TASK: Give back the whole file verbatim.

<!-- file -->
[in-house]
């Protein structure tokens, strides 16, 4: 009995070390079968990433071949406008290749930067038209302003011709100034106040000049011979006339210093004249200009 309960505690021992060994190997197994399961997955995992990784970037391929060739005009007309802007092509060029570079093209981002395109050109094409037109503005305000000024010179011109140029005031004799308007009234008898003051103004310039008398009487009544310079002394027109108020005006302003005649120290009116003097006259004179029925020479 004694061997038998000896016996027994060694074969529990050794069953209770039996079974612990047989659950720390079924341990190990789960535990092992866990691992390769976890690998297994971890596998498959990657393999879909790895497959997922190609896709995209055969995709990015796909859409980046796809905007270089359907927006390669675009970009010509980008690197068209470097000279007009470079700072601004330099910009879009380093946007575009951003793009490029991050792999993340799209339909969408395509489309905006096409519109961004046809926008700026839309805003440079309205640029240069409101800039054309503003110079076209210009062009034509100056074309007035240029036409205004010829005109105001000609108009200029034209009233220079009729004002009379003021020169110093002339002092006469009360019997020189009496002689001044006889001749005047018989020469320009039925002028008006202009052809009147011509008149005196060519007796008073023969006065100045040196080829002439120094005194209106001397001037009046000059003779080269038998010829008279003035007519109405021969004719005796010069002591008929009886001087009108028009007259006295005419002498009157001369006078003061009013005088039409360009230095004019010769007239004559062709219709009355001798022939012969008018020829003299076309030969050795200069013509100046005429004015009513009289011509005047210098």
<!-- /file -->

[in-house]
């Protein structure tokens, strides 16, 4: 009995070390079968990433071949406008290749930067038209302003011709100034106040000049011979006339210093004249200009 309960505690021992060994190997197994399961997955995992990784970037391929060739005009007309802007092509060029570079093209981002395109050109094409037109503005305000000024010179011109140029005031004799308007009234008898003051103004310039008398009487009544310079002394027109108020005006302003005649120290009116003097006259004179029925020479 004694061997038998000896016996027994060694074969529990050794069953209770039996079974612990047989659950720390079924341990190990789960535990092992866990691992390769976890690998297994971890596998498959990657393999879909790895497959997922190609896709995209055969995709990015796909859409980046796809905007270089359907927006390669675009970009010509980008690197068209470097000279007009470079700072601004330099910009879009380093946007575009951003793009490029991050792999993340799209339909969408395509489309905006096409519109961004046809926008700026839309805003440079309205640029240069409101800039054309503003110079076209210009062009034509100056074309007035240029036409205004010829005109105001000609108009200029034209009233220079009729004002009379003021020169110093002339002092006469009360019997020189009496002689001044006889001749005047018989020469320009039925002028008006202009052809009147011509008149005196060519007796008073023969006065100045040196080829002439120094005194209106001397001037009046000059003779080269038998010829008279003035007519109405021969004719005796010069002591008929009886001087009108028009007259006295005419002498009157001369006078003061009013005088039409360009230095004019010769007239004559062709219709009355001798022939012969008018020829003299076309030969050795200069013509100046005429004015009513009289011509005047210098």